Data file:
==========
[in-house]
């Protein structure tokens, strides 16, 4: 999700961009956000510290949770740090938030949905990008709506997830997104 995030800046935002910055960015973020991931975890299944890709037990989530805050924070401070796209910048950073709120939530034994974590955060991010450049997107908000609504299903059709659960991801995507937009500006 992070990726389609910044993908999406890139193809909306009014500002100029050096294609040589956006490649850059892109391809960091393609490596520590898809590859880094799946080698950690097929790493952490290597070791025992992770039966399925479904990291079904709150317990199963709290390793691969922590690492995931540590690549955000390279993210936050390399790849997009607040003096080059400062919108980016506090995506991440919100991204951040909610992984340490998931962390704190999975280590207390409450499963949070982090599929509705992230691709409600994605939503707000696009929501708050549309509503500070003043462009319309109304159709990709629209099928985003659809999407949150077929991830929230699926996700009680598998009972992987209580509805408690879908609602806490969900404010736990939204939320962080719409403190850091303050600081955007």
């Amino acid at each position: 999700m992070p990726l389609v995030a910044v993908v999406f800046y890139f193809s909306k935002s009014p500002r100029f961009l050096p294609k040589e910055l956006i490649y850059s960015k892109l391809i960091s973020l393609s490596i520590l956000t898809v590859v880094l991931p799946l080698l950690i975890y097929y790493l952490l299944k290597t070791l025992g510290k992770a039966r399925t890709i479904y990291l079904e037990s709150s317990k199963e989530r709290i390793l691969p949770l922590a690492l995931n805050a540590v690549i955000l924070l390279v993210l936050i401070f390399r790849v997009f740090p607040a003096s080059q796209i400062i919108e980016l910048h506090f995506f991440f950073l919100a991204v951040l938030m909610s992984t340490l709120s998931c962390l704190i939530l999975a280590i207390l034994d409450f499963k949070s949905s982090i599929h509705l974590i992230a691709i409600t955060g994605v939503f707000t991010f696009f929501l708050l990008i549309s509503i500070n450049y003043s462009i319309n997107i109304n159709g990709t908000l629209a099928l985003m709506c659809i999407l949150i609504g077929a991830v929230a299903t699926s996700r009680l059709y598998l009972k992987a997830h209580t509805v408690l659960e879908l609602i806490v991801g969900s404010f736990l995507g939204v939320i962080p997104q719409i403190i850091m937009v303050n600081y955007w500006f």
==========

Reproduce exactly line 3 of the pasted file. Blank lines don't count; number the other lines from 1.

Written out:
């Amino acid at each position: 999700m992070p990726l389609v995030a910044v993908v999406f800046y890139f193809s909306k935002s009014p500002r100029f961009l050096p294609k040589e910055l956006i490649y850059s960015k892109l391809i960091s973020l393609s490596i520590l956000t898809v590859v880094l991931p799946l080698l950690i975890y097929y790493l952490l299944k290597t070791l025992g510290k992770a039966r399925t890709i479904y990291l079904e037990s709150s317990k199963e989530r709290i390793l691969p949770l922590a690492l995931n805050a540590v690549i955000l924070l390279v993210l936050i401070f390399r790849v997009f740090p607040a003096s080059q796209i400062i919108e980016l910048h506090f995506f991440f950073l919100a991204v951040l938030m909610s992984t340490l709120s998931c962390l704190i939530l999975a280590i207390l034994d409450f499963k949070s949905s982090i599929h509705l974590i992230a691709i409600t955060g994605v939503f707000t991010f696009f929501l708050l990008i549309s509503i500070n450049y003043s462009i319309n997107i109304n159709g990709t908000l629209a099928l985003m709506c659809i999407l949150i609504g077929a991830v929230a299903t699926s996700r009680l059709y598998l009972k992987a997830h209580t509805v408690l659960e879908l609602i806490v991801g969900s404010f736990l995507g939204v939320i962080p997104q719409i403190i850091m937009v303050n600081y955007w500006f």